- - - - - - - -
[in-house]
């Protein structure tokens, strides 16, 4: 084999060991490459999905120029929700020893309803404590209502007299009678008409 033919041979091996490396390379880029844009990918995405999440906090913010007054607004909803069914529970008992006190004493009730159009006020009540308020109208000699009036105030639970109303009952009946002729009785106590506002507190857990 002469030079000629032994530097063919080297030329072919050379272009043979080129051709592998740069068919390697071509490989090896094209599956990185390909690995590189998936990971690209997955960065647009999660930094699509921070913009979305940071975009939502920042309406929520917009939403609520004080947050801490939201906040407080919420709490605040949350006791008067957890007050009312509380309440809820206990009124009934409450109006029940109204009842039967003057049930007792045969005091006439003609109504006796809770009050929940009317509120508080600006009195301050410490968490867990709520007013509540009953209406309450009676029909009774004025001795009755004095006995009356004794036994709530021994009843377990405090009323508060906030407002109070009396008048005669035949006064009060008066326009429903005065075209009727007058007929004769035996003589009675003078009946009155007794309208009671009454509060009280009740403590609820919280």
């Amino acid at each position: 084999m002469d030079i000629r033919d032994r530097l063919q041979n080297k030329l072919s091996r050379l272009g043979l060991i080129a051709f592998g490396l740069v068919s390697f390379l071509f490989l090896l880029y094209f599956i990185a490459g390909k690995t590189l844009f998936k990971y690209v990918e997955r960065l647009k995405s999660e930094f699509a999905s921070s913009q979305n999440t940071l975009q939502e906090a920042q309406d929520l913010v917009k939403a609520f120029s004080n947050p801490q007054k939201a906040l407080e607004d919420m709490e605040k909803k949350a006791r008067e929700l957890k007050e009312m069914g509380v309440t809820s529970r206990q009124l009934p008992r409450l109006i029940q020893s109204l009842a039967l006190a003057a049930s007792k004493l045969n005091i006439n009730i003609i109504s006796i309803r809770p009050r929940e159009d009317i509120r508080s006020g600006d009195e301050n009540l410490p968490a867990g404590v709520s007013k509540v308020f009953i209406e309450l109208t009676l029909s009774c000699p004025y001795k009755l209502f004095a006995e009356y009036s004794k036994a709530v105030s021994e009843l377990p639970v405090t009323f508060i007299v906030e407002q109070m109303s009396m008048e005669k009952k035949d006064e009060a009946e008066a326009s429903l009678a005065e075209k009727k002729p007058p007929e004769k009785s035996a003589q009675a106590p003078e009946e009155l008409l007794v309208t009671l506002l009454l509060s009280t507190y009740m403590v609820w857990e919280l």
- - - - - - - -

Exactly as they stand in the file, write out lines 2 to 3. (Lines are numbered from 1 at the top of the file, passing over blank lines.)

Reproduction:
């Protein structure tokens, strides 16, 4: 084999060991490459999905120029929700020893309803404590209502007299009678008409 033919041979091996490396390379880029844009990918995405999440906090913010007054607004909803069914529970008992006190004493009730159009006020009540308020109208000699009036105030639970109303009952009946002729009785106590506002507190857990 002469030079000629032994530097063919080297030329072919050379272009043979080129051709592998740069068919390697071509490989090896094209599956990185390909690995590189998936990971690209997955960065647009999660930094699509921070913009979305940071975009939502920042309406929520917009939403609520004080947050801490939201906040407080919420709490605040949350006791008067957890007050009312509380309440809820206990009124009934409450109006029940109204009842039967003057049930007792045969005091006439003609109504006796809770009050929940009317509120508080600006009195301050410490968490867990709520007013509540009953209406309450009676029909009774004025001795009755004095006995009356004794036994709530021994009843377990405090009323508060906030407002109070009396008048005669035949006064009060008066326009429903005065075209009727007058007929004769035996003589009675003078009946009155007794309208009671009454509060009280009740403590609820919280």
């Amino acid at each position: 084999m002469d030079i000629r033919d032994r530097l063919q041979n080297k030329l072919s091996r050379l272009g043979l060991i080129a051709f592998g490396l740069v068919s390697f390379l071509f490989l090896l880029y094209f599956i990185a490459g390909k690995t590189l844009f998936k990971y690209v990918e997955r960065l647009k995405s999660e930094f699509a999905s921070s913009q979305n999440t940071l975009q939502e906090a920042q309406d929520l913010v917009k939403a609520f120029s004080n947050p801490q007054k939201a906040l407080e607004d919420m709490e605040k909803k949350a006791r008067e929700l957890k007050e009312m069914g509380v309440t809820s529970r206990q009124l009934p008992r409450l109006i029940q020893s109204l009842a039967l006190a003057a049930s007792k004493l045969n005091i006439n009730i003609i109504s006796i309803r809770p009050r929940e159009d009317i509120r508080s006020g600006d009195e301050n009540l410490p968490a867990g404590v709520s007013k509540v308020f009953i209406e309450l109208t009676l029909s009774c000699p004025y001795k009755l209502f004095a006995e009356y009036s004794k036994a709530v105030s021994e009843l377990p639970v405090t009323f508060i007299v906030e407002q109070m109303s009396m008048e005669k009952k035949d006064e009060a009946e008066a326009s429903l009678a005065e075209k009727k002729p007058p007929e004769k009785s035996a003589q009675a106590p003078e009946e009155l008409l007794v309208t009671l506002l009454l509060s009280t507190y009740m403590v609820w857990e919280l």